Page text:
Every Sunday afternoon, Ruthie smells of another woman’s perfume. We pick her up from the church nursery, and for the rest of the day, every time I pick her up or kiss her face, I’m hit by that vaguely unfamiliar smell.
It belongs to a woman named Carrie, who snuggles, feeds, and rocks Ruthie in the church nursery every week. She’s there consistently, and so we’re growing to recognize the smell, but it still throws me off every week. It’s a weird dynamic, this trusting of other people—basically strangers—to care for our children, and to know that wherever they go, they will carry the scent of those people with them.
Ian also started full-time Pre-K this fall. He’s now in school Monday-Thursday, all day long; it’s a big leap from the 4 hours per week he spent at school last year. He’s exhausted at the end of every day, but he loves school. He practically pushes us out the front door every morning, and when we were in Florida for a wedding a few months ago, he cried because he couldn’t go to school. Still, this transition has been hard for me.
I’ve never been one to hate being away from my kids, the way I know some mothers do. Even when Ian was first born, I relished alone time. I often want and even need a break, and I come back a better mom after some distance. So, I’ve been surprised by my own struggle with this transition. The best way I’ve come to explain it is that this new loss of intimacy is jarring.
For the past four years, Ian and I have been in almost constant communication. When he was a newborn, I narrated our days to him. Now, he hardly ever stops talking to me. We are in a strong Look! Watch this! phase. He constantly tells me about every thing he does and asks a slew of questions. He filters all of his life through me—my questions, my thoughts, my opinions, my answers and responses to his curiosity. “Mom! Mom! Mom!” I hear it all day long.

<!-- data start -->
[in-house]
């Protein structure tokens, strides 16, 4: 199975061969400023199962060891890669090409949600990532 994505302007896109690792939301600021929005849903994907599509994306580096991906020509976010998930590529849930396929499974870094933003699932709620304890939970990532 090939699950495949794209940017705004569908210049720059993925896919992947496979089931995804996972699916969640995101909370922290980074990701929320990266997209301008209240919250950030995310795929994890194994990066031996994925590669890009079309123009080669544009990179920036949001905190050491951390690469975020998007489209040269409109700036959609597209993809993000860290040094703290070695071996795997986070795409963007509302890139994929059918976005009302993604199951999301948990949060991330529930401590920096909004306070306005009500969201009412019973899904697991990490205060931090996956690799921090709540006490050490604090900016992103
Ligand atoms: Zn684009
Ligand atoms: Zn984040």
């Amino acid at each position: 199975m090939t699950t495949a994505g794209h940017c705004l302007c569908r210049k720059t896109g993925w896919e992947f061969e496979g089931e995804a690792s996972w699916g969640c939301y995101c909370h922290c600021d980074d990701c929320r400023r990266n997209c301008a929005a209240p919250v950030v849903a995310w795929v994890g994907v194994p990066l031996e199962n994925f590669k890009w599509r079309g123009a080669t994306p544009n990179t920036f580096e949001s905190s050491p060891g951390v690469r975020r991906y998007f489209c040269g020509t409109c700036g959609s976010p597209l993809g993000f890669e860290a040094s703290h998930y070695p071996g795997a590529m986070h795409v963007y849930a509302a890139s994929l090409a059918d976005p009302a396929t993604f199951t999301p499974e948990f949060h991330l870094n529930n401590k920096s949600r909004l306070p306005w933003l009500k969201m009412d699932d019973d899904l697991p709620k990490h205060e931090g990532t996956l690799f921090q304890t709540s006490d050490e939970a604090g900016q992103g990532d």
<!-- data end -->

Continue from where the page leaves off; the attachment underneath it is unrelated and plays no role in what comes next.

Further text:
Except, now I don’t. He spends four days every week in the company of other kids and adults. I don’t know about the conversations he has, and I don’t know what questions he asks. Someone else is now helping to form his worldview, and frankly, that’s hard to stomach.
I wonder if this is how God felt when Adam and Eve left Eden: a sudden lack of intimacy and loss of influence, a passing off of his children into the care of the world. I worry about the influences my children will encounter; it shakes me to realize that God knew what Adam and Eve would find outside the garden. There is so much good and beauty out here in the world, but also so much darkness.
Research shows that adult influences besides parents play a significant role in the development of our faith. It’s a bit jarring to realize how much other people will influence my children, but it motivates Evan and I to seek out the best possible people to surround our kids. We want our children surrounded by a community who will love them, point them to Jesus, and encourage the best of who they are. I want those influences, like perfume on the tops of their sweet little heads, to go with them into the world and to come home with them, too.
It’s so hard to let my babies go, to send them into the world, knowing they will one day be hurt and broken by it. Andrew Peterson sings, “Maybe it’s a better thing, a better thing, to be more than merely innocent, but to be broken and redeemed by love.” God knew that, somehow, when Adam and Eve left the garden. He knew the tale of their redemption would be better than their images of perfection. He knew that when we let our children go, they encounter other people, and therefore they will one day more fully reflect the imago dei, the image of God.
As I learn to let go of my kiddos, this is the hope I cling to.